Buick’s largest sedan may be dead in the U.S., but that doesn’t mean it’s gone.
China is Buick’s largest market, and it’s a market that loves sedans. More so than Americans do, anyway. To that end, there’s a facelifted 2020 Buick LaCrosse, which GM quietly unveiled during the craziness surrounding the 2019 Geneva Motor Show. GM Authority originally reported the reveal, and provided some useful details. Despite the updated model, we won’t see the LaCrosse in the U.S. past 2019. That’s down to GM’s decision to close the Detroit-Hamtramck plant that currently builds the LaCrosse.
That’s a shame, in my mind. Even though it’s a relatively minor facelift, it’s quite a handsome looking car. It has a larger grille that ditches the waterfall design for a horizontal aesthetic. Around the back, the 2020 Buick LaCrosse features some smart new taillights, creating a look similar to the new Buick Enclave and Envision.
Unlike the North American LaCrosse, the Chinese model gets a 2.0-liter turbocharged engine under the hood. Mated to GM’s 9-speed automatic transmission, it puts out 237 horsepower and 258 lb-ft of torque. It’s also the first engine capable of meeting China’s more stringest 6B emissions standards, which go into effect next year.
The large sedan is holding on – just
That’s all academic, of course, since the 2020 Buick LaCrosse will not make its way to our shores. That won’t upset some — particularly those who never really cared for Buick to begin with. For others who like Buick’s styling direction, the 2020 Buick LaCrosse foregoing the U.S. market may be upsetting news.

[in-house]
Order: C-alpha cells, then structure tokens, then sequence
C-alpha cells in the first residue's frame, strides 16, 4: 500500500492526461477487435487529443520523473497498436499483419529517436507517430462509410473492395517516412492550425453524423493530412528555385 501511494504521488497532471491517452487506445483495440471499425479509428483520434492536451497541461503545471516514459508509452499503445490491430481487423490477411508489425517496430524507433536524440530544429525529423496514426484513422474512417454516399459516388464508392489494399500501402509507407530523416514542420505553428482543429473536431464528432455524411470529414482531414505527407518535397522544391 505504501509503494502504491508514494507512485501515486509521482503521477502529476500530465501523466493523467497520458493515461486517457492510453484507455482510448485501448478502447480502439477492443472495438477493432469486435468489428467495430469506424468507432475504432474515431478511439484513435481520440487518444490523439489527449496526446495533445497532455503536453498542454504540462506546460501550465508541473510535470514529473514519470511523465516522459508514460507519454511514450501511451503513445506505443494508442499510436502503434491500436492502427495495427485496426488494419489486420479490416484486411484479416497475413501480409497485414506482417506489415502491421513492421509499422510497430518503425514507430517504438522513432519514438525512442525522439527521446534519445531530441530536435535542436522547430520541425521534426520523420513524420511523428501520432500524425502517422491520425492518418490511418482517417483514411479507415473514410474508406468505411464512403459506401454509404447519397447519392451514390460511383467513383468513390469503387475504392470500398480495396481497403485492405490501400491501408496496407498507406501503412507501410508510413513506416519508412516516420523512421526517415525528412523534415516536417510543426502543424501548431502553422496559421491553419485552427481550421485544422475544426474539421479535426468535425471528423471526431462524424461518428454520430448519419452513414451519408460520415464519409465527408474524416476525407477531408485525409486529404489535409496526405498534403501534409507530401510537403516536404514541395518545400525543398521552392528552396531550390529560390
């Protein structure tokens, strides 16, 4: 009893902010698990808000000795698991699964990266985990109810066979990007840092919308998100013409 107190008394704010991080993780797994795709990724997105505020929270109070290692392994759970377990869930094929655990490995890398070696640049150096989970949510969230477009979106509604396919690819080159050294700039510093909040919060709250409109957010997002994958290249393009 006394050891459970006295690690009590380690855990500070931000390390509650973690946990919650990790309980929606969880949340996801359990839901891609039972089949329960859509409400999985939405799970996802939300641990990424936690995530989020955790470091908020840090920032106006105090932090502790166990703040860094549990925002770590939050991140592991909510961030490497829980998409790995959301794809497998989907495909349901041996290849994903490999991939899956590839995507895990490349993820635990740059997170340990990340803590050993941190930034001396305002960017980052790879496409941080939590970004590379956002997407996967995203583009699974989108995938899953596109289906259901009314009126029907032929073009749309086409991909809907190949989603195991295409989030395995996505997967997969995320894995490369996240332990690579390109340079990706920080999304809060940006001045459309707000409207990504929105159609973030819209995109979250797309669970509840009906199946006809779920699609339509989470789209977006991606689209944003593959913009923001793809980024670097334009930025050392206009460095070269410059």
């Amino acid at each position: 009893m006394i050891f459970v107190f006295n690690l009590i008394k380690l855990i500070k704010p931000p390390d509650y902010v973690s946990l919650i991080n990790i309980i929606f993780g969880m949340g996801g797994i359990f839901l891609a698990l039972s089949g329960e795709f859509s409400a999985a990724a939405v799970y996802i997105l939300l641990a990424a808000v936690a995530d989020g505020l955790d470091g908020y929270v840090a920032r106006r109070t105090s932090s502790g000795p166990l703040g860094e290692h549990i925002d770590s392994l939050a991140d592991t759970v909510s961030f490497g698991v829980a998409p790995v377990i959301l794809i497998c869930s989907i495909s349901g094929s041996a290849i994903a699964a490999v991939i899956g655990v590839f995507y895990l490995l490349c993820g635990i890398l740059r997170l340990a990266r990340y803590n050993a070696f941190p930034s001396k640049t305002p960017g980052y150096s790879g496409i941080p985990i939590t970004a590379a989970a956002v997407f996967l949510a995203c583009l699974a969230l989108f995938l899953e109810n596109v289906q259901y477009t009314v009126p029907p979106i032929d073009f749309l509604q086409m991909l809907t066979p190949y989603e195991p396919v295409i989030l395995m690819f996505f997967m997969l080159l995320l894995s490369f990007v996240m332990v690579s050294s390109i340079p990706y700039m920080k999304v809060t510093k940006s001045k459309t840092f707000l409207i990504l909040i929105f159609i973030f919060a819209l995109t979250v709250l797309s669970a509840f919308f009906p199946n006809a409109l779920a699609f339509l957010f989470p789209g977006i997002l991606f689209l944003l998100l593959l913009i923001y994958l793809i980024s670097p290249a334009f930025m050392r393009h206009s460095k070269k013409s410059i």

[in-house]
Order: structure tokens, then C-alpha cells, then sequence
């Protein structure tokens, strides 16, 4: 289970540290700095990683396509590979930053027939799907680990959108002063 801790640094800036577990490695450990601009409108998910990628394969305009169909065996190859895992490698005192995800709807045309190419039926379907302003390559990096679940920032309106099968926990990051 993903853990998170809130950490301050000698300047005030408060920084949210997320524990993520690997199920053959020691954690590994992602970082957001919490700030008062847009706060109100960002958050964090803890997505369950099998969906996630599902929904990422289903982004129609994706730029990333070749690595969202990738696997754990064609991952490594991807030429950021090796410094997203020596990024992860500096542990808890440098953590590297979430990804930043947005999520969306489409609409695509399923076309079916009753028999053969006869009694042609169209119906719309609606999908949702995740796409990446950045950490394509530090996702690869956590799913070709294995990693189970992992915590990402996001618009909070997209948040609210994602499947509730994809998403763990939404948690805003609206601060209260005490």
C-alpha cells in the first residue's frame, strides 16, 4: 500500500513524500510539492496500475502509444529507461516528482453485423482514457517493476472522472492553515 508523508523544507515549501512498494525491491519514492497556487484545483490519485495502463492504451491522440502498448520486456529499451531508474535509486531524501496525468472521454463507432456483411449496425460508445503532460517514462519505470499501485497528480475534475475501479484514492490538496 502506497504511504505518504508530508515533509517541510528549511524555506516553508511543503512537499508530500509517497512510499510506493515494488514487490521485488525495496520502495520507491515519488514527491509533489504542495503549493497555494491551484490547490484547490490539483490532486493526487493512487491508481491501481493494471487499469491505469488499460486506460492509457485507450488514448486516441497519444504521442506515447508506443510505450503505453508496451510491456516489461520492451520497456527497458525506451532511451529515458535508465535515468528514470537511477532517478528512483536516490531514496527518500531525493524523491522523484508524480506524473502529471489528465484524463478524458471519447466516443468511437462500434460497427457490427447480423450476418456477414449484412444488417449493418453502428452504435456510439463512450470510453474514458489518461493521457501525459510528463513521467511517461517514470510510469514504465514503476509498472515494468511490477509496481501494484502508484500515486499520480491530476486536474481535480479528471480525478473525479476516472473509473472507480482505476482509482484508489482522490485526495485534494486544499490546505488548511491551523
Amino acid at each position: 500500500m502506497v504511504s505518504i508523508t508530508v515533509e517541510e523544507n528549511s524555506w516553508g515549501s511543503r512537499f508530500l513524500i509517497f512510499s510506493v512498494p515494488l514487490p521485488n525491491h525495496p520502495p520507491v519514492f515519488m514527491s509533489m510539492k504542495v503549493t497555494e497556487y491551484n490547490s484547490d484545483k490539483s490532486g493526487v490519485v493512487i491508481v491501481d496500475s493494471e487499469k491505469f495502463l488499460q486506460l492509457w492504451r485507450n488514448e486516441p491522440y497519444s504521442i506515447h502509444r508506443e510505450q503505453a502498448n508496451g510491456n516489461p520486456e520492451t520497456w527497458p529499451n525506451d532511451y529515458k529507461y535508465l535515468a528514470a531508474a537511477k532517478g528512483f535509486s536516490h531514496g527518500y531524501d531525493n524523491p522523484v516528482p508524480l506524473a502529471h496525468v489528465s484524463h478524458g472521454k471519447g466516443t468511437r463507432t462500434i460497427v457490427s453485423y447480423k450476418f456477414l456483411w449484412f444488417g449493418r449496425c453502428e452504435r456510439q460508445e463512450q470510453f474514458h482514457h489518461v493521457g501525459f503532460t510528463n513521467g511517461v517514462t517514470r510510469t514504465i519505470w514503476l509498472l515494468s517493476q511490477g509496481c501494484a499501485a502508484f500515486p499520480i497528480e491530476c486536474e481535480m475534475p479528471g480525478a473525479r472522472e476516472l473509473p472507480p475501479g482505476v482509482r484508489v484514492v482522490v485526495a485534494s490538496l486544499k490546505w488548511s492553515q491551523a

It’s not terribly surprising, mind you. Sales of the Buick LaCrosse have fell in recent years, as U.S. buyers — myself included — bought crossovers instead. The brand did manage to shift 20,161 examples of the LaCrosse last year, but that number was 23 percent down on 2017. The Enclave, on the other hand, sold 48,564 units. If you’re in the market for a large sedan, the market is still technically there, but it’s continuing to dwindle with each passing year.
Trouble is, as long as people shy away from cars toward crossovers and trucks, manufacturers will see less and less reason to keep selling cars like the 2020 Buick LaCrosse in the U.S. But I also own a crossover, so I can’t throw stones here.
At least there’s still the Regal, right?